As mentioned in recent stories about Special Group’s collaboration with Anna Funder for Papsaley, Microsoft’s work with BMD and Icebreaker’s Simon Beck Collection, art and commerce are regularly intertwined in the world of marketing. Creative agency Fly has a long history of doing just that and creating objects that “act as a trojan horse for the delivery of meaning and emotional connection”. And recently it collaborated with artists to help launch Spark’s subscription video on-demand service Lightbox and a new range of charitable drinks for Phoenix.
Johnson McKay, Fly’s owner and creative strategist, says it has worked with Walter Hansen (real name Tim, art name Walter) on several projects in the past, including its Calender-Art project, which he says is still the most commented on piece of art in its office and has been included in two world-wide distributed books on creative calendar art. So McKay says it got him onboard for the Lightbox launch and asked him “to deconstruct what makes entertainment art”. He came up an artwork composed of three central light boxes each representing a group of genres (blue for sci-fi/fantasy, yellow for factual and red for human drama and comedy) that was placed on everything from posters to bowls to headphones.
“The images are created with light and when the beams of light cross each other, they create endless possibilities and interactions,” says McKay. “The art was used in assisting Lightbox to tell its story in circumstances where a straight up ‘pitch’ may not attract attention.”
McKay says he has known Hansen since the early ’90s, “when we both coveted over-sized plaid jackets, over-sized Mambo t-shirts and large hair dos with undercuts”. It’s also a bit of a family affair, because he married Hansen’s cousin Jasmin and started Fly with his other cousin, artist Shane Hansen (he doesn’t work with the agency anymore, but collaborates on projects).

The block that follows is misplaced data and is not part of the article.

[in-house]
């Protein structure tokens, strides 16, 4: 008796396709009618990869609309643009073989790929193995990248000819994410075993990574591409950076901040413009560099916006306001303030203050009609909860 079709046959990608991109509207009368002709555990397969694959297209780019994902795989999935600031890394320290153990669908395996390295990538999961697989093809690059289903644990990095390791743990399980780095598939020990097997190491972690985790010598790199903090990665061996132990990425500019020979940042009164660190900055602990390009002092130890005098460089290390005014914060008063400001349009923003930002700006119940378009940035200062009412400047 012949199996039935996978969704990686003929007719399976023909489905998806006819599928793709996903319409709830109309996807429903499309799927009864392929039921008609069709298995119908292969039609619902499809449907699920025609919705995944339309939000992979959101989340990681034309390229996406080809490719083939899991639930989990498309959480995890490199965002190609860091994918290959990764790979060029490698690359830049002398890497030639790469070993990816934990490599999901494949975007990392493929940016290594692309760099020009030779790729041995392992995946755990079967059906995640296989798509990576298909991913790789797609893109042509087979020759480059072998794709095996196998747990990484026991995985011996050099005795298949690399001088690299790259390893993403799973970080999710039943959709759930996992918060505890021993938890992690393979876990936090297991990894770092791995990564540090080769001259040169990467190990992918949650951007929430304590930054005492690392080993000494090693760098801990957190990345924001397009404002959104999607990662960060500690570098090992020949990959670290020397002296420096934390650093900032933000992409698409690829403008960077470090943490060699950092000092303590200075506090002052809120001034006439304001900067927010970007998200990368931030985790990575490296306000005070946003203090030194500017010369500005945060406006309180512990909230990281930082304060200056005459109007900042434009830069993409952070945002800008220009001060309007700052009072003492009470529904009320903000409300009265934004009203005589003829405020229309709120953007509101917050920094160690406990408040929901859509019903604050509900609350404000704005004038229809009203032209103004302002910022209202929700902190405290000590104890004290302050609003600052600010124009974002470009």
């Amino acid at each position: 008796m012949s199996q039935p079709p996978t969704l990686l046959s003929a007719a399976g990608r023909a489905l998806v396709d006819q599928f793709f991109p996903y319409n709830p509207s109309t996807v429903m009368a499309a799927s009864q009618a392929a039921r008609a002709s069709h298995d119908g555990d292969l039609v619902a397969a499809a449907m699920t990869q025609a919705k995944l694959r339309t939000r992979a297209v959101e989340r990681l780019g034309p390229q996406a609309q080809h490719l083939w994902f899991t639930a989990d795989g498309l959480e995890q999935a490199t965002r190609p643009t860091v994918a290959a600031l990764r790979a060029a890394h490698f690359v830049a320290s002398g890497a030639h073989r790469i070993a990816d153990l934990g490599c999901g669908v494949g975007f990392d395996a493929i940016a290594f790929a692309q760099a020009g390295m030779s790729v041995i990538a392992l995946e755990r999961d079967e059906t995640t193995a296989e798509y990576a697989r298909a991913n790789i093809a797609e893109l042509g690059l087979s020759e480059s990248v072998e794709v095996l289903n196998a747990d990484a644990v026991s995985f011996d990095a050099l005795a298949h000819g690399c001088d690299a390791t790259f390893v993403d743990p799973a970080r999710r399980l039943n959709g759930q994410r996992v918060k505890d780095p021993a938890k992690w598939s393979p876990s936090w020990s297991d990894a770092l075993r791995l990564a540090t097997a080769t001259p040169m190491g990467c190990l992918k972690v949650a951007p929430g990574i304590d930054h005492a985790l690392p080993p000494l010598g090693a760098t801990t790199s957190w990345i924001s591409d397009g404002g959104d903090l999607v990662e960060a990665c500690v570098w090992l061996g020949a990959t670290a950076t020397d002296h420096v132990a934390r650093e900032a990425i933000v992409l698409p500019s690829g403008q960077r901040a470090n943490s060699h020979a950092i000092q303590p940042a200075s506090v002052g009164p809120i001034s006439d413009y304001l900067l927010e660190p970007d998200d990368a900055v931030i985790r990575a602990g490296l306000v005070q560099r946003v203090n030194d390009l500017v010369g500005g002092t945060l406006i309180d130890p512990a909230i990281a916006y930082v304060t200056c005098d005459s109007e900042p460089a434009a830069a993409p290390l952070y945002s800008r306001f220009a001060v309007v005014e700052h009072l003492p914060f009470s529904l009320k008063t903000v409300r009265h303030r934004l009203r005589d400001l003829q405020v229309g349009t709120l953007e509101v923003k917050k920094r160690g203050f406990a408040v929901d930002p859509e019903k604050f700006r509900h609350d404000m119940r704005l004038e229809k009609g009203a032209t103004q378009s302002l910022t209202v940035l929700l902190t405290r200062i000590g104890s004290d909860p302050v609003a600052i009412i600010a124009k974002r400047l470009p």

When asked what attracted him to the Lightbox brief, Walter Hansen said: “It grabbed me straight away because I knew I could explore some themes that really interest me, and show what Lightbox offers. Programmes are the obvious one, but the way screens work by combining light was interesting too. There’s all this hidden stuff going on that we understand at a basic level, but it gets kind of surreal the more in-depth you go into how it works.”
Fly has also recently helped launch the Phoenix Love Project, which saw it working with three street artists to raise awareness for two charities—Sustainable Coastlines and Tangaroa Blue Foundation—who were trying to deal with the problem of over one million litres of rubbish being left by Kiwis on New Zealand beaches.
The three designs—Featherbeard, Milieu and Ginger Bear—were printed on over 500,000 bottles, which spread the message through over 3,000 cafes across New Zealand and Australia and raised awareness of a Facebook app that let Kiwis (and Aussies) nominate the beaches they felt need to be cleaned up. Phoenix then promised to help fund extensive clean ups and native plantings of those with the most votes. This activity was supported through a host of art-inspired collateral for in-store, PR (via Starseed), social media and art installations occuring over summer.
In keeping with the sustainable theme, he says it didn’t print any throw-away point of sale, fridge stickers or posters.
“Instead, we created t-shirts, beautiful wooden artist box sets, free art cards on recycled stock and other ways to engage people in cafes with no wastage.”
McKay says Fly has worked with some really interesting projects recently, from a collaboration with Shane Hansen and BMW, to capturing Air New Zealand’s brand values with Flox, to its collaboration with Greg Straight for Chelsea Golden Syrup.
“Each artwork was centre stage in engaging tough customers, from staff to the media, to Facebook fans,” he says.